Print fostered the reading of religious books among Hindus as well, particularly in vernacular languages. In 1810, the first printed edition of Tulsidas’ Ramcharitmanas was published in Calcutta. Cheap lithographic editions inundated north Indian markets by the mid-nineteenth century. Numerous religious books in vernaculars were published by the Nawal Kishore Press in Lucknow and the Shri Venkateshwar Press in Bombay beginning in the 1880s. These could be easily read by the faithful at any time and place because they were printed and portable. They might also be read aloud in front of huge audiences of illiterate men and women.
As a result, religious literature reached a large number of people, sparking discussions, disputes, and controversies within and between religions. Print not only encouraged the printing of opposing viewpoints inside communities, but it also linked communities and people across India. Newspapers disseminated information from one location to another, resulting in the formation of pan-Indian identities.
This term refers to newspapers established in India by Englishmen primarily to meet the communication needs of persons from the British Isles who have settled in British provinces in India. The early English newspapers arose from the petty social and political dissatisfaction of Britishers settled in Calcutta, Bombay, Madras, and other British provinces, rather than any indigenous necessity. They were English magazines for English citizens, founded by English settlers.
Journalists such as James Silk Buckingham and Sir William Hunter were prominent among them, as were intellectuals such as William Carey, who were also missionaries, journalists, writers, and teachers in the 18th century, and Robert Knight, T. J. Bennett, and F. M. Coleman in the 19th. Robert Knight was the inaugural editor-in-chief of the Times of India, and afterward of the Statesman. Many notable Englishmen, like Rudyard Kipling, Charles Lawson, Pat Lovett, and others, worked as editors and journalists in India’s numerous English newspapers.
Children, Women, and Workers
Children began to read as a result of their education. Children’s books were introduced to the market. In 1857, the first children’s press was established in France. In 1812, the Grimm brothers published a new version of a collection of folk stories in Germany. Women began to read and write at the same time. Jane Austen, the Bronte sisters, and T.S. Eliot were all outstanding female novelists. They changed the way women were perceived in society. In England, libraries aided in the education of laborers and the lower middle class. Workers even began to write.
FAQs on Religious Reform and Public Debate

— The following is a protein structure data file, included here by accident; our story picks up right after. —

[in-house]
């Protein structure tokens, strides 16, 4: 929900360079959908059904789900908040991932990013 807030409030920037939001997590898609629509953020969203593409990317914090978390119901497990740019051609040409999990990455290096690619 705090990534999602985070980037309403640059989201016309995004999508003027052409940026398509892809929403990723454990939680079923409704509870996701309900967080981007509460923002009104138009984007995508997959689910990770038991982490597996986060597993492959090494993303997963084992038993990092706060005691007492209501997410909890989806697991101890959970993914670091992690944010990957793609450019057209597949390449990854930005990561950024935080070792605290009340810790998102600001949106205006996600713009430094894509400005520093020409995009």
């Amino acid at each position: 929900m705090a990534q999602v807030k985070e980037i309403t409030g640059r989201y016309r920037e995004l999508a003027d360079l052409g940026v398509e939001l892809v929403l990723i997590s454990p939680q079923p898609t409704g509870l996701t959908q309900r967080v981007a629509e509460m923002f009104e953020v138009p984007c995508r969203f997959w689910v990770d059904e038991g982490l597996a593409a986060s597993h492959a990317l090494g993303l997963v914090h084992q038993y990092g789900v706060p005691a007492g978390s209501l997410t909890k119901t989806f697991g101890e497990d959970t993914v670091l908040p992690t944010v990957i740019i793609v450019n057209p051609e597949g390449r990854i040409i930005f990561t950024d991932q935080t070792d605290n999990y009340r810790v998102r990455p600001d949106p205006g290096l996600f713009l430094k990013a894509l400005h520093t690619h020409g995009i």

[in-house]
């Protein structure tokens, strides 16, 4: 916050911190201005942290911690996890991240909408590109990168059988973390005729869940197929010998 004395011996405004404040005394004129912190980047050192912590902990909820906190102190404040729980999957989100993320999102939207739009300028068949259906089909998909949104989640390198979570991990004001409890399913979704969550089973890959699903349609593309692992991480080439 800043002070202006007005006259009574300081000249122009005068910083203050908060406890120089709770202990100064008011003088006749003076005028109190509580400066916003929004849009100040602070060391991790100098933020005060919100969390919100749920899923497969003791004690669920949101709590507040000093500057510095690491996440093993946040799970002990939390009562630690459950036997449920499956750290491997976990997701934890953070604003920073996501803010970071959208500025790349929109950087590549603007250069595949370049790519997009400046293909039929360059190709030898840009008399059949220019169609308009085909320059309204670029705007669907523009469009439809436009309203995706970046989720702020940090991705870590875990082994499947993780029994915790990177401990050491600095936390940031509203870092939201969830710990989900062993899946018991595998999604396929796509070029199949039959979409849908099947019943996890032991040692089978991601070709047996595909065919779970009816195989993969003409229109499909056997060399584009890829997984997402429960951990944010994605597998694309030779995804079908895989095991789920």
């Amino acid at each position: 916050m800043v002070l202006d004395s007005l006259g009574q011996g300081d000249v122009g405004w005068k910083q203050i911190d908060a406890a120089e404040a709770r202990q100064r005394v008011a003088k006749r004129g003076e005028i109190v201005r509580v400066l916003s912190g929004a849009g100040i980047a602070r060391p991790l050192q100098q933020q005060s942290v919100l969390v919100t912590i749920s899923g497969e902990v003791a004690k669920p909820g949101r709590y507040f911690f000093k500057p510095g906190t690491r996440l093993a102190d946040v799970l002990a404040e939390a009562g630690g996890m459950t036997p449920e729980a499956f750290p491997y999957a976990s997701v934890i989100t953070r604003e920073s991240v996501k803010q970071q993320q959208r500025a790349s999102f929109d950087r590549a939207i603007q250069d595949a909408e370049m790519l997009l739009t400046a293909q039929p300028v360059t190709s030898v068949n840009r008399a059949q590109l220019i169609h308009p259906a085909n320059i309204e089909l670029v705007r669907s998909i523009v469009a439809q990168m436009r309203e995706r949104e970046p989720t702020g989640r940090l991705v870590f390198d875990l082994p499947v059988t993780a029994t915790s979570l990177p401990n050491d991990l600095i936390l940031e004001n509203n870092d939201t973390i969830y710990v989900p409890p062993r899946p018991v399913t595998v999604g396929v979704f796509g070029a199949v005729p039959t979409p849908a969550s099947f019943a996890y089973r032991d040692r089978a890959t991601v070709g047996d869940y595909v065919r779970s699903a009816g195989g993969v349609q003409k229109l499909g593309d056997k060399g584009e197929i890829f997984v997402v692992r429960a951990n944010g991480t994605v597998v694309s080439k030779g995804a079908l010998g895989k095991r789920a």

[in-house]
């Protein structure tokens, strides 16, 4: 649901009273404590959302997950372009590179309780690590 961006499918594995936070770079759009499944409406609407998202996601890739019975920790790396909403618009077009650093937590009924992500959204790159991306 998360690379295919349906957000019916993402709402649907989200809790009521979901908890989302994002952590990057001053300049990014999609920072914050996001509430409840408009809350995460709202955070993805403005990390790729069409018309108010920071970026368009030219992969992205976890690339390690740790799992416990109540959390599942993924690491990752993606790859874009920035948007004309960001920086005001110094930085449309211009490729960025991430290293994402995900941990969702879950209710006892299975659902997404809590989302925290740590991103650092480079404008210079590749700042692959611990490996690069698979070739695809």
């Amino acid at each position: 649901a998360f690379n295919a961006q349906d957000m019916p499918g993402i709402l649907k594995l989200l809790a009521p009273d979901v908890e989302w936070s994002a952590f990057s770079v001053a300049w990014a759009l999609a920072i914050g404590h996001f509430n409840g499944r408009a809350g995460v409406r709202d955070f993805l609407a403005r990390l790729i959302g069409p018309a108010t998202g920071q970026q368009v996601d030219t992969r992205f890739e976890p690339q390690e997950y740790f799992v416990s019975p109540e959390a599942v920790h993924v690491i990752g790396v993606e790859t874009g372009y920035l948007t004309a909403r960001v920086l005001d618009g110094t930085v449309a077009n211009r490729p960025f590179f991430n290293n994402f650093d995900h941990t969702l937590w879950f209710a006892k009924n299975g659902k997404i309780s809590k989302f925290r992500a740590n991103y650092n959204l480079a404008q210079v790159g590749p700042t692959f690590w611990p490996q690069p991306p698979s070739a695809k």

Question 1: Give some examples of print around us.
Books, journals, newspapers, artworks, official circulars, calendars, diaries, ads, cinema posters, and other forms of print can be found all around us.
Question 2: Which city in China became the hub of the new print culture?
Shanghai emerged as the epicentre of the new print culture, catering to western-style schools. There was now a steady transition from manual printing to machine printing.
Question 3: Who brought the knowledge of woodblock printing to Europe/Italy?
After several years of exploration in China, Marco Polo, a brilliant adventurer, returned to Italy. In 1295, he carried wood-block printing technique with him.
Question 4: What did Mercier proclaim about the power of print in bringing enlightenment and destroying the basis of despotism?
“The printing press is the most powerful engine of progress,” author Louise-Sebastien Mercier asserted in eighteenth-century France, “and public opinion is the force that will sweep despotism away.” “Tremble, therefore, oppressors of the world, Tremble before the virtual writer,” he exclaimed, certain of print’s power to impart enlightenment and undermine oppression’s underpinnings.
Question 5: How was the increase in demand for books met in Europe in the fourteenth century?
Europe’s increased demand for books was satisfied in the following ways:
- Booksellers all around Europe began to export books to a variety of countries.
- Book fairs were held in several locations.
- Handwritten manuscripts were also produced in order to accommodate the increased demand. Booksellers employed skilled handwriters. One bookshop may hire up to 50 scribes at any given time.
- Woodblock printing was widely utilised to satisfy demand, but despite these efforts, there was still a tremendous need for even faster and cheaper reproduction of texts, which was met by Johann Gutenberg’s development of the printing press.